Part 1: Trump is not an aberration. He is an exemplar.
There are good Republicans. There are Republicans who are disgusted with insurrection and conspiracy. There are Republicans who hate Trump with a passion. There are Republicans whose only reason they keep the label and vote for Republican candidates is simple habit or a fear of the available alternatives. A lot of them were (and are) members of my family. When I was a very young child, long before I had any idea of what politics was (let alone a political party) I had a grandfather who, usually teasing and perhaps occasionally in anger, had a pejorative he would toss at the kids. We didn’t know what it meant, but it was obvious from the scorn in his voice that it was something we would never want to admit to:
“You’re a Democrat.”
“No, we’re not,” we’d swear. “We’re good. We’re Republicans, like you and mom and dad, like every other person in the room.” We didn’t know what a Democrat was. We had no idea what one looked like. We only knew that it was bad.
My father was a proud Republican. He was also a good man. He was a principal in the inner-city schools of Saint Louis. A big man, he was quiet and strong. His presence was a little bit intimidating. He was also kind and open and hated the racism and poverty he saw every day. Because he was tall and strong and intimidating (and white) he was assigned to serve in the most difficult schools, in neighborhoods full of poverty and crime and people of color. On occasion I would go into the city to help him, and it was enlightening to be the only one in the room who looked like me. I’m sure if he were alive today, he’d be anti-Trump. I don’t know that he could think of himself as anything other than a Republican. Maybe, like Max Boot, he’d consider himself a “Biden Republican.”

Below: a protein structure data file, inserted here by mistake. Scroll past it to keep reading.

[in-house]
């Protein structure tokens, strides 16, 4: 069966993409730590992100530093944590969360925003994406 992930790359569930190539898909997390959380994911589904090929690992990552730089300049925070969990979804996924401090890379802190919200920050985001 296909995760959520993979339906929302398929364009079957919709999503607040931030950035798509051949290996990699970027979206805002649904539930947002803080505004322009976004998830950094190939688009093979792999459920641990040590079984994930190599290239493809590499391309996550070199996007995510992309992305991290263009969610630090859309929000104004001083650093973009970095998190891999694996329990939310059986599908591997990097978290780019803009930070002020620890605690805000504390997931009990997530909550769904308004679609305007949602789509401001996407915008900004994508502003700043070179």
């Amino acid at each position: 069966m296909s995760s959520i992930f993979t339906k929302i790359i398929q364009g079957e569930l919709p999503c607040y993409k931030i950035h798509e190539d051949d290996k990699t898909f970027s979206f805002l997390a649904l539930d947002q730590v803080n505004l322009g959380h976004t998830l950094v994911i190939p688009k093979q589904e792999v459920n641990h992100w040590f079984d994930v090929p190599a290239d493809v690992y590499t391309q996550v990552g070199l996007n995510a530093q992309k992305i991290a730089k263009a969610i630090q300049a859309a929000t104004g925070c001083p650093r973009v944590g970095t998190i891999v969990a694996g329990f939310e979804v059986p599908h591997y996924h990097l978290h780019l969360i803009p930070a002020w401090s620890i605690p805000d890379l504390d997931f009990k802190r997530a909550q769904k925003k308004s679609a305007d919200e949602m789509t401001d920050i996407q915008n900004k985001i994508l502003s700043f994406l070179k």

I think my father would have supported the Lincoln Project, but I doubt he would have followed Boot’s lead and registered as an independent the day after the 2016 election. It’s more likely he would have been like Adam Kinzinger (R-Ill.), who like my father is proud of his military service and an ex-fundamentalist Christian. When asked why he still bothers when the GOP has all the signs of a cult of personality, Kitzinger replied “I’m a Republican because I’ve been a Republican far longer than Donald Trump has.” Trump is
a Republican usurper, and he’s a RINO. I’m not going to let him take the party. So I will fight. I will fight like hell.
I hope that’s where my dad would be. It bothers me that my mom is not. She supported Trump through the election. She may be one of the 81 percent of self-identifying Republicans who still have a favorable impression of the man, or the 60 percent who believe the Big Lie that the 2020 election was stolen from him, or the 55 percent who say the attack on our Capitol “was led by violent left-wing protestors trying to make Trump look bad.” I don’t know if she’s that far into the cult. By mutual understanding, we avoid political topics now. But when I’m done with this essay, I’ll ask. I need to know. I hold out hope. In our last political conversation, she was willing to say she was willing to “wait and see” if Biden was the devil she’d been told he was.
How did this happen? How did the Party of Lincoln turn into the Party of Trump?
Perhaps we should start by recognizing that Lincoln, an admittedly great president, was not the paragon he is often portrayed as today. Like Biden, he was a professional politician, and he recognized that politics is “the art of the possible.” Lincoln was the leader of the moderate Republicans, flanked by the Radical Republicans and the War Democrats. In the 1850s he didn’t claim to be an abolitionist, but merely a man who opposed the extension of slavery into new territories. But he also denounced the Dred Scott decision, instead emphasizing the importance of reading the Constitution through the lens of the Declaration of Independence. In his Senate campaign against Stephen Douglas, he used a moral argument against Douglas’ legalism. His Cooper’s Union speech insisted on his moral opposition to slavery, rejecting that anyone could successfully grope “for some middle ground between the right and the wrong.” Yet after the presidential election of 1860, where he had no ballots cast for him in 10 of the 15 slave states, in his first inaugural address he declared
I have no purpose, directly or indirectly, to interfere with the resolution of slavery in the States where it already exists. I believe I have no lawful right to do so, and I have no inclination to do so.